This time of year you probably spend more time shopping than usual. How are you doing with sticking to your budget and only purchasing items you planned to buy? If your answer is pretty terrible, don't feel too bad -- research shows that a full half of consumer spending is unplanned.
It's not just that humans somehow find it naturally difficult to resist shiny baubles and strategically placed candy. It's also that stores actively try to lead you from the path of budgetary restraint using a psychological trick known as the Gruen effect.
Large retailers devote huge amounts of time and resources to exploiting this psychological principle, so if you're a shopper, knowing a little bit about how it works can help you rein in your impulse spending. And if you're a small business without massive data, design, and marketing departments to draw on, you can also use the basic idea to sell more stuff.
You can thank this guy for all your dumbest impulse buys.
As architecture website 99% Invisible explains, the story of the Gruen effect started in Vienna in the early decades of the 20th century, when a young architect-to-be, Viktor Gruen, wandered the cafes and squares. He loved the sense of collective life in his home city, so when he eventually moved to America, he aimed to recreate this communal hustle and bustle there.
His solution was the mall, the first of which was built according to Gruen's design in Edina, Minnesota, in the 1950s. The rest -- including the mall's inexorable rise and current fall -- is history. Even Gruen himself eventually admitted that malls never became community-enriching spaces, but while his idea didn't end suburban isolation, it did get people to buy lots and lots of stuff.
How his design managed this is now known as the Gruen effect, and the idea is still very much alive despite the mall's decline. Gruen noted that if you bamboozle shoppers with sensation -- colors, lights, textures -- when they enter a store, their mindset changes. Their carefully crafted shopping lists fall by the wayside and they shift from thinking of shopping as a means to an end (e.g. picking up a present for dad) to thinking of it as an experience to be savored. In the latter frame of mind, we end up leaving the store with way more items than we planned.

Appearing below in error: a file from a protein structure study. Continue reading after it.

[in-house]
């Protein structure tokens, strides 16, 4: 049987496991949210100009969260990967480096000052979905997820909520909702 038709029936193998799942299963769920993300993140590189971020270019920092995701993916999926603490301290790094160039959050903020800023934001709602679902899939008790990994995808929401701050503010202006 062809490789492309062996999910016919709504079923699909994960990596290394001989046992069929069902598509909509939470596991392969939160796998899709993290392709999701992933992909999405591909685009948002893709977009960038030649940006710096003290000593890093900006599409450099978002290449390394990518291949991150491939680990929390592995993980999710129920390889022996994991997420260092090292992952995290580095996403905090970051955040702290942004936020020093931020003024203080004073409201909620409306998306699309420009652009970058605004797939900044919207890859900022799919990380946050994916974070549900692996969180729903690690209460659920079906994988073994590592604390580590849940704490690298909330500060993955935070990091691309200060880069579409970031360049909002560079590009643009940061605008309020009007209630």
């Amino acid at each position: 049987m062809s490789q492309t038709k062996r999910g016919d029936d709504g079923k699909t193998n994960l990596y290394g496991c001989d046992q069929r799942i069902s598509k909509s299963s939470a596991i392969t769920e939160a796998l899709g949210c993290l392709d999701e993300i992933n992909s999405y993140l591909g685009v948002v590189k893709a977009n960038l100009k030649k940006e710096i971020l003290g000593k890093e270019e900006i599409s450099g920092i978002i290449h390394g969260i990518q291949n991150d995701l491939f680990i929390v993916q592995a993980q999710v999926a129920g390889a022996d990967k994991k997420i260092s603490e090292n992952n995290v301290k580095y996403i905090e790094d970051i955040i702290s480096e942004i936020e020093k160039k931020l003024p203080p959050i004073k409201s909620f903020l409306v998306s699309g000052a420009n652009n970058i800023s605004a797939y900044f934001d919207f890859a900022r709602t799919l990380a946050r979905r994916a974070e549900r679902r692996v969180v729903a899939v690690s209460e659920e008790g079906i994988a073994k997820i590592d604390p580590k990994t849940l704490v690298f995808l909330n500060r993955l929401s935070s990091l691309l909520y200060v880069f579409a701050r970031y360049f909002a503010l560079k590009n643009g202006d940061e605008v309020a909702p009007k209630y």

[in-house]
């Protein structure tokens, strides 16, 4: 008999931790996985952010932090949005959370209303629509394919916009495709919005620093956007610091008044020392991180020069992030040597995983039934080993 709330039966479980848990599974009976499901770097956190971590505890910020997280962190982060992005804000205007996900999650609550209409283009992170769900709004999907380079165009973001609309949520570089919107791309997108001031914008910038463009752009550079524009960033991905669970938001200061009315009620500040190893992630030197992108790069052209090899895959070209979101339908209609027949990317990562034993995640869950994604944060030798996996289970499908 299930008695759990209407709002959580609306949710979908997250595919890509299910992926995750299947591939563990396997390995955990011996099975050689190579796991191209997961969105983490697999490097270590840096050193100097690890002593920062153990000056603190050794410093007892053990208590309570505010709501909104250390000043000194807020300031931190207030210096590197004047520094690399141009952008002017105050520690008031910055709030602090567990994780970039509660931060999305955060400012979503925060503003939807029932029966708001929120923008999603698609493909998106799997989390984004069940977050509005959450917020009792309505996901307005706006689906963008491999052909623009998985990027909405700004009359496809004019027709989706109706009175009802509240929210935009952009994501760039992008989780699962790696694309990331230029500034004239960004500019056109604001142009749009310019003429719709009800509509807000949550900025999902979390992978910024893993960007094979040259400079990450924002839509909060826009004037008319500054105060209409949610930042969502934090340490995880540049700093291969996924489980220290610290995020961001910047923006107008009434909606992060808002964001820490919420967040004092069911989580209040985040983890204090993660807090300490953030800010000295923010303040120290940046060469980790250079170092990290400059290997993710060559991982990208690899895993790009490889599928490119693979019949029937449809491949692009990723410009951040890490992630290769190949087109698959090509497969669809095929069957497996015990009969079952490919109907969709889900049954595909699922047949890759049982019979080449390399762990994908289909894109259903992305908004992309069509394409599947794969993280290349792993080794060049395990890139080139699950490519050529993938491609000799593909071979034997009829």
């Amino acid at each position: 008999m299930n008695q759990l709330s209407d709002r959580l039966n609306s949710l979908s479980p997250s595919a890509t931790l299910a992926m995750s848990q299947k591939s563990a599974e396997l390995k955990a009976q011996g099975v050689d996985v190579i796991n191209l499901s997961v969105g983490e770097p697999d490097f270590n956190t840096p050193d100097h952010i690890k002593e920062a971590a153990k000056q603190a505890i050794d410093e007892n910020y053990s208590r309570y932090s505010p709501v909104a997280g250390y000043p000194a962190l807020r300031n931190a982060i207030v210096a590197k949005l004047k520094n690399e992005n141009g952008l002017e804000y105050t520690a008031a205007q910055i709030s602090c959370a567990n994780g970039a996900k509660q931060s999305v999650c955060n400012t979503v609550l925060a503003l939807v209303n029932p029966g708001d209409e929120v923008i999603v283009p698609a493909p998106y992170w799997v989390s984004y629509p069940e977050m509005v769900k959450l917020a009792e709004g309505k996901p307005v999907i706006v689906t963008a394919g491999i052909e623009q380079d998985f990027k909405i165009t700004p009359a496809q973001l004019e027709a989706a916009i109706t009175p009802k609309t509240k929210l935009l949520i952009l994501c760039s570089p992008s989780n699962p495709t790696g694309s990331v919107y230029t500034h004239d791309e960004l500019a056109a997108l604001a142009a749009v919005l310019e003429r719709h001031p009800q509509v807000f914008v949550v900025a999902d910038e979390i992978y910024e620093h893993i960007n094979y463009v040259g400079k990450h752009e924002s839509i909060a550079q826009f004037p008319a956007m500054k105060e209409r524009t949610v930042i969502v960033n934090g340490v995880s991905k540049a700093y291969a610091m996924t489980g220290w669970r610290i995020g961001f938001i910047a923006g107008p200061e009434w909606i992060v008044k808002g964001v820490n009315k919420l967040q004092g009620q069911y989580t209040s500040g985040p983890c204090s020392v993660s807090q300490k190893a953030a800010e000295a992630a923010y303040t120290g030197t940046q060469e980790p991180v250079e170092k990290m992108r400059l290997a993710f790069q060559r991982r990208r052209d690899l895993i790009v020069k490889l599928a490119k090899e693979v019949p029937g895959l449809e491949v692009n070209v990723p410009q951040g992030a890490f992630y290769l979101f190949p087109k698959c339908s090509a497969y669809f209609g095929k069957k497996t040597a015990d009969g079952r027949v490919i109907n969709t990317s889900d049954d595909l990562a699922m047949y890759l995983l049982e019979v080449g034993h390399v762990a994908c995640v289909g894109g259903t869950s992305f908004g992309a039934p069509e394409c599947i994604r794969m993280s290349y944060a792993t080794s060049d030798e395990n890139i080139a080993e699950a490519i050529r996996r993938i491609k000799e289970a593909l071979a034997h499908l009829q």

As this Vox video explains, Ikea is the modern master of the Gruen effect, shepherding shoppers through a long, winding route that puts them into contact with more enticingly displayed products, seducing them with Swedish meatballs, and using lighting to lead consumers toward highlighted products.
The Gruen effect: Fight it or exploit it
All of these strategies are well known to big retailers (in the video, Richard La Graauw, the creative director of Ikea USA, gamely shares his secrets), but it pays for consumers and entrepreneurs to know about the Gruen effect too, either to resist or exploit it.
Simply knowing how stores manipulate shoppers can help you resist their charms, by taking simple measures that include refusing to follow racetrack layouts, arming yourself with an ironclad list, and avoiding mixing shopping with activities like eating or drinking that might turn a trip to the store into a lingering experience (unless you've decided ahead that's what you're aiming for, of course).
Meanwhile, retailers way smaller than Ikea can use the same principle to encourage shoppers to spend more. Is your store, whether online or in the real world, a sensory experience to be savored? Are there ways you could tweak your lighting or layout to draw visitors into interacting with more of your products? Could you lull them into staying for a cup of coffee? In general, can you make shopping less of a chore and more of an experience?
Gruen "wanted to build experiences," writes Highrise CEO Nathan Kontny in a post applying the Gruen effect to, of all things, apps. "That's an incredibly powerful lesson as we struggle to get people to buy things from us. Are you just selling another app, another tool, or are you bringing people an experience they crave and can't get anywhere else?"